Advance Care Planning Week: Australian men urged to future proof their medical care

Most older Australian men males are failing to plan their future care and prepare for a time where they are unable to communicate due to illness or accident. Given that almost half of us will be unable to make our own end-of-life decisions, it makes sense to plan ahead, rather than leave it to chance and for others to decide for you.

We recently spoke to Linda Nolte, Program Director of Advance Care Planning Australia, the national authority on advance care planning about how Australian seniors can better safeguard their future care.

What is advance care planning?

Advance care planning is a process that enables people to plan their future health care. It provides direction to healthcare professionals and loved ones when a person is not in a position to make and/or communicate their own healthcare choices.

Generally, we don’t let others decide on how are financial assets are distributed. We safeguard this by writing a Will.  Therefore we shouldn’t let others make critical decisions about medical treatments that may prolong or shorten our life, by completing an Advance Care Directive.

Healthy ageing is about living life on your terms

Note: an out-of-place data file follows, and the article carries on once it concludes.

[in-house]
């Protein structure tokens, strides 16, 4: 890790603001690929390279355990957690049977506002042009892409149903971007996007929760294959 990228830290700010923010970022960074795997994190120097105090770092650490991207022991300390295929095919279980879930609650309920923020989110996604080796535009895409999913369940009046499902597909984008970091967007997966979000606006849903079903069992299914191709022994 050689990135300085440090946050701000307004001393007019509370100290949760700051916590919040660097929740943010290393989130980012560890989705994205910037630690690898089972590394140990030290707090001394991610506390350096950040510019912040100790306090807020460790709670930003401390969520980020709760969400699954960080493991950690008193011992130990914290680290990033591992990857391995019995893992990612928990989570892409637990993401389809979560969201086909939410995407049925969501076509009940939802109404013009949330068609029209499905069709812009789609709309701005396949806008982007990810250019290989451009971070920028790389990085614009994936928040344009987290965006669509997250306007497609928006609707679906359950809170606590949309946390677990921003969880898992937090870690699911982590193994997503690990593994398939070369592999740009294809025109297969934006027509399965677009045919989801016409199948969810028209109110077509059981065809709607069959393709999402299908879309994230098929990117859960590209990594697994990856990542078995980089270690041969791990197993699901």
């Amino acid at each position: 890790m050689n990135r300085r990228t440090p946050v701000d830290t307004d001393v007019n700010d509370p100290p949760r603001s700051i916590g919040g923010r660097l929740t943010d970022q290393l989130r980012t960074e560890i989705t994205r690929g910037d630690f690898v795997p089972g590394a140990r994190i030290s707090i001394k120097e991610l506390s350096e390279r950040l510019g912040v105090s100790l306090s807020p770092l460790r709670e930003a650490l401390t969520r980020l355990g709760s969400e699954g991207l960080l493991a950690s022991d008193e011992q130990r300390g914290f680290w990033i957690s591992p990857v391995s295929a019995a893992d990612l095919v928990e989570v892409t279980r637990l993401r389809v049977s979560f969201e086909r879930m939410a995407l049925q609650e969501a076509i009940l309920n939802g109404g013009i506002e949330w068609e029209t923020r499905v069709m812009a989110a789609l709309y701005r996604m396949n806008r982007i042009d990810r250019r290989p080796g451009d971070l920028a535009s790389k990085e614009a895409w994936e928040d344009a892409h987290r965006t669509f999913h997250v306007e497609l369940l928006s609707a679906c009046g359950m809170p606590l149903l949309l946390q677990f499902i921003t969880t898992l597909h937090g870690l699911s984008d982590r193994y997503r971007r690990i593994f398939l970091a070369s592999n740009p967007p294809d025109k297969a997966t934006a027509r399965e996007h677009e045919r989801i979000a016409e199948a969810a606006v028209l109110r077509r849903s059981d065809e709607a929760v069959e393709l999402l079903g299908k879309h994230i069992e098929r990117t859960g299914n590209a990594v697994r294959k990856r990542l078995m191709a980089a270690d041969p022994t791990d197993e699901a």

“An important part of healthy ageing is making informed choices about your medical treatment and planning ahead for future events. It’s concerning that in a time where older Australians are rightly demanding greater choice and autonomy over their care, more than 80% of Australian men aged over 65 are still without an advance care plan,” said Linda.

“Too many people are ending their days with no voice or choice in the care they receive.  Families are left in despair and often times in conflict, as they are left to blindly make decisions for their loved one and under great stress. A little planning now will go a long way towards alleviating the burden from those closest to you and ensuring your voice is heard.

“If living well to the end and on your own terms matters to you, I encourage you to find out more. Document your wishes in an Advance Care Directive and appoint a substitute decision- maker you can trust,” explained Linda.

It’s easier than you think

Advance care planning usually starts with a conversation with your loved ones or mates, where you clarify your preferences about the care you would want if you were incapacitated. It may cover the kind of medical interventions you would want or prefer to avoid. You do not require a solicitor to complete the forms and they can be signed by your GP.

Help is here

For free, personalised advice call Advance Care Planning Australia’s National Advisory Service on 1300 208 582, 9am – 5pm (AEST) Monday to Friday.

Get involved

23 – 27 March is National Advance Care Planning Week. To find more information, access relevant forms for your state or territory or to find an event near you, go to